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Snelling v. Johnson State Prison

United States District Court, S.D. Georgia, Dublin Division

September 24, 2019

MICHAEL SNELLING, Plaintiff,
v.
JOHNSON STATE PRISON; LT. COMMING; CPT. DOUGLEY; WARDEN WATSON; and OFFICER GIBBS Defendants.[1]

          MAGISTRATE JUDGE'S REPORT AND RECOMMENDATION

          BRIAN K. EPPS UNITED STATES MAGISTRATE JUDGE

         Plaintiff, an inmate at Autry State Prison in Pelham, Georgia, is proceeding pro se and in forma pauperis (“IFP”) in this civil rights case. Because Plaintiff is proceeding IFP, his complaint must be screened to protect potential defendants. Phillips v. Mashburn, 746 F.2d 782, 785 (11th Cir. 1984); Al-Amin v. Donald, 165 Fed.Appx. 733, 736 (11th Cir. 2006).

         I. SCREENING OF THE AMENDED COMPLAINT

         A. PROCEDURAL BACKGROUND

         On September 28, 2018, Plaintiff originally filed this action in the Middle District of Georgia relating to events alleged to have occurred at Autry State Prison in Pelham, Georgia (“ASP”), Baldwin State Prison in Milledgeville, Georgia (“BSP”), and Johnson State Prison in Wrightsville, Georgia (“JSP”). (Doc. no. 1.) On March 22, 2019, United States Magistrate Judge Thomas Q. Langstaff ordered Plaintiff to amend his Complaint because he had not pleaded sufficient facts to state a claim upon which relief could be granted. (Doc. no. 7.) On April 15, 2019, Plaintiff filed an amended complaint titled “Recast Complaint” and a motion for leave to proceed in forma pauperis. (Doc. nos. 8, 9.) On July 30, 2019, United States District Judge Leslie A. Gardner granted Plaintiff's motion for leave to proceed in forma pauperis and dismissed without prejudice any potential claims arising out of Plaintiff's treatment at either Autry or Baldwin State Prisons for failure to name any particular prison official at either of those institutions. (Doc. no. 10.) Because the only remaining claims concerned events allegedly occurring at JSP, Judge Gardner transferred this case to the Southern District of Georgia. (Id. at 5.) Thus, the only claims before the Court are those allegedly occurring at JSP.

         B. FACTUAL BACKGROUND

         In his amended complaint, Plaintiff names as Defendants: (1) Johnson State Prison; (2) Lt. Comming; (3) Cpt. Dougley; (4) Warden Watson; and (5) Officer Gibbs. (Doc. no. 8, pp. 1, 4.) Taking all of Plaintiff's allegations as true, as the Court must for purposes of the present screening, the facts are as follows.

         On May 23, 2018, Plaintiff began having seizures at JSP which persisted over the course of several days. (Doc. no. 8, p. 5.) During one of these seizures, Plaintiff fell off the bed while being transported to the emergency room, injuring the plate inside his back and neck. (Id.) Plaintiff asserts he did not receive adequate medical treatment for these injuries and has sharp pains up and down his legs and back. (Id.) Plaintiff was transferred from JSP to ASP before he could file a completed grievance to prevent him from suing on the underlying claim. (Id.)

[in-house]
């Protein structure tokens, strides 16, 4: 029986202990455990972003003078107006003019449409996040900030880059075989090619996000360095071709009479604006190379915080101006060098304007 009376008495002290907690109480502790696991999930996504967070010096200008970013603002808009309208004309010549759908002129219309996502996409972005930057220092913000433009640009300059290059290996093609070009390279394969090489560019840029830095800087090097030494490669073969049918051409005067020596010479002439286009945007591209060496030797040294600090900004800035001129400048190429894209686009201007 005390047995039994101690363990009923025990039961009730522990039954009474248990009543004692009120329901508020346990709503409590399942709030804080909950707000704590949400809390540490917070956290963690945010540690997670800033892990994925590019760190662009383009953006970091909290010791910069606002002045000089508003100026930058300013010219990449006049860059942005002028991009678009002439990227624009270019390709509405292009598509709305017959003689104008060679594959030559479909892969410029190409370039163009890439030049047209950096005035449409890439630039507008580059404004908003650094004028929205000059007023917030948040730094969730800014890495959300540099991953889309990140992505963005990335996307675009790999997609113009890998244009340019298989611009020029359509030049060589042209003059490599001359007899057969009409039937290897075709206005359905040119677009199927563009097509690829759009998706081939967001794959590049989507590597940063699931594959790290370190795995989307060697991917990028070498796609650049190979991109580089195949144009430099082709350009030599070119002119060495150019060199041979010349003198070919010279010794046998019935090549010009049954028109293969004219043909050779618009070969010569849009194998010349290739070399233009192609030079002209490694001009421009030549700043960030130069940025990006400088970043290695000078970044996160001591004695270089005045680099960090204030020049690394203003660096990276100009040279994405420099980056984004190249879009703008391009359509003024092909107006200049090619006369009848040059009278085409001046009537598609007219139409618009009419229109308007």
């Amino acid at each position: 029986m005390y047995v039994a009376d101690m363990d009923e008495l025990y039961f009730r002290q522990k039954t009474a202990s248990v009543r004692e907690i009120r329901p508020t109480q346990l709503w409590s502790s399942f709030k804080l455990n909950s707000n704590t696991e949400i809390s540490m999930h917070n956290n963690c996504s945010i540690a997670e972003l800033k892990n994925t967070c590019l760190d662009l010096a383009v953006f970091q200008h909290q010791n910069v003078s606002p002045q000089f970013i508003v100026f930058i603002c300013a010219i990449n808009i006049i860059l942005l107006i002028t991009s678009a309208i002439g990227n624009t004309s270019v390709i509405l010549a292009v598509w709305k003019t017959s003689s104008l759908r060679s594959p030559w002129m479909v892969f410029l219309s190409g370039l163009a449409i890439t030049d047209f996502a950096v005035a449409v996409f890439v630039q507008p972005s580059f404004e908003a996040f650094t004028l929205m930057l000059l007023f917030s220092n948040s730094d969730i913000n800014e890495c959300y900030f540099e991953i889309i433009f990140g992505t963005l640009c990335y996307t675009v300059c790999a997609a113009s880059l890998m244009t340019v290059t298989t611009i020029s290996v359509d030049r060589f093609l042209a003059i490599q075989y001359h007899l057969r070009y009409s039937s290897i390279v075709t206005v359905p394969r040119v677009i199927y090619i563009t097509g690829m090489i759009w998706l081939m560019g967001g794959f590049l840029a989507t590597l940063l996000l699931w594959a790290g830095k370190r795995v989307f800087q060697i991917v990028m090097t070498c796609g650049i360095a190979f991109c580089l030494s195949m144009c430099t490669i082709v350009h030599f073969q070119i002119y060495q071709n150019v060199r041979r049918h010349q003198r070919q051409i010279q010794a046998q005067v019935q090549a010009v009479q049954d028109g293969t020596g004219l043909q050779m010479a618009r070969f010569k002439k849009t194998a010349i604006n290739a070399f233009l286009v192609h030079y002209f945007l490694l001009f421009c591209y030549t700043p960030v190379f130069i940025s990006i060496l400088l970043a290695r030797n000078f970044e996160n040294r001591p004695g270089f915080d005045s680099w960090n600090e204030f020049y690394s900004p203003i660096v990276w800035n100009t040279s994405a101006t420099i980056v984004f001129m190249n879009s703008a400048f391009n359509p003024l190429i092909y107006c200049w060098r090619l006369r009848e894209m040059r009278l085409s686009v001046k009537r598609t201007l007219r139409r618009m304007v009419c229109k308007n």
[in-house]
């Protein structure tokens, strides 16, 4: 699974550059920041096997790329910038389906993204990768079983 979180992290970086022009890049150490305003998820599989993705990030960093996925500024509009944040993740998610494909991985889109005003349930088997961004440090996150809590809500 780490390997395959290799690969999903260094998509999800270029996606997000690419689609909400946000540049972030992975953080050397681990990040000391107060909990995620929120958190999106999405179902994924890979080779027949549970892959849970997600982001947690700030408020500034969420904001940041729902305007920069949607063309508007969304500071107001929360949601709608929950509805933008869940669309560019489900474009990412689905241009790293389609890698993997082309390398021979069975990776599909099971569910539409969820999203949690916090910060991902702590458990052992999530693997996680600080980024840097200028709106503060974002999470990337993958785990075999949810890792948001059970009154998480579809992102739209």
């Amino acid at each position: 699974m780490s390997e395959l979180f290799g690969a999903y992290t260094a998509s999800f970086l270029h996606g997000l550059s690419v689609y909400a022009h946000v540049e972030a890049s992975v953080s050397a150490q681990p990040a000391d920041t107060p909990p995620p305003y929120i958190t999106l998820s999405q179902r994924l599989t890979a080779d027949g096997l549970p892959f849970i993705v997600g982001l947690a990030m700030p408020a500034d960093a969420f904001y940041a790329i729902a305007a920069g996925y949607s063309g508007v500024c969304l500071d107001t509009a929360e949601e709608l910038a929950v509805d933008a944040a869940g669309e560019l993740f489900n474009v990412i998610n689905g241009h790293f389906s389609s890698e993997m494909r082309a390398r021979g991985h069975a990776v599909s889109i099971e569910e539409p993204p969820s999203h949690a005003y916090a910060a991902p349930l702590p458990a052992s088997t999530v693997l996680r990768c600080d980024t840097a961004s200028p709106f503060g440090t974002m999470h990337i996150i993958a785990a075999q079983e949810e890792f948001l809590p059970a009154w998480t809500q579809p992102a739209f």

For relief, Plaintiff requests $99, 800 in compensatory damages and injunctive relief.

         C. DISCUSSION

         1. Legal Standard for Screening

         The complaint or any portion thereof may be dismissed if it is frivolous, malicious, or fails to state a claim upon which relief may be granted, or if it seeks monetary relief from a defendant who is immune to such relief. See 28 U.S.C. §§ 1915(e)(2)(B). A claim is frivolous if it “lacks an arguable basis either in law or in fact.” Neitzke v. Williams, 490 U.S. 319, 325 (1989). “Failure to state a claim under § 1915(e)(2)(B)(ii) is governed by the same standard as dismissal for failure to state a claim under Fed.R.Civ.P. 12(b)(6).” Wilkerson v. H & S, Inc., 366 Fed.Appx. 49, 51 (11th Cir. 2010) (citing Mitchell v. Farcass, 112 F.3d 1483, 1490 (11th Cir. 1997)).

         To avoid dismissal for failure to state a claim upon which relief can be granted, the allegations in the complaint must “state a claim to relief that is plausible on its face.” Bell Atl. Corp. v. Twombly, 550 U.S. 544, 570 (2007). “A claim has facial plausibility when the plaintiff pleads factual content that allows the court to draw the reasonable inference that the defendant is liable for the misconduct alleged.” Ashcroft v. Iqbal, 556 U.S. 662, 678 (2009). That is, “[f]actual allegations must be enough to raise a right to relief above the speculative level.” Twombly, 550 U.S. at 555. While Rule 8(a) of the Federal Rules of Civil Procedure does not require detailed factual allegations, “it demands more than an unadorned, the-defendant-unlawfully-harmed-me accusation.” Iqbal, 556 U.S. at 678. A complaint is insufficient if it “offers ‘labels and conclusions' or ‘a formulaic recitation of the elements of a cause of action, '” or if it “tenders ‘naked assertions' devoid of ‘further factual enhancement.'” Id. (quoting Twombly, 550 U.S. at 555, 557). In short, the complaint must provide a “‘plain statement' possess[ing] enough heft to ‘sho[w] that the pleader is entitled to relief.'” Twombly, 550 U.S. at 557 (quoting Fed.R.Civ.P. 8(a)(2)).

         Finally, the Court affords a liberal construction to a pro se litigant's pleadings, holding them to a more lenient standard than those drafted by an attorney. Erickson v. Pardus, 551 U.S. 89, 94 (2007); Haines v. Kerner, 404 U.S. 519, 520 (1972). However, this liberal construction does not mean that the Court has a duty ...


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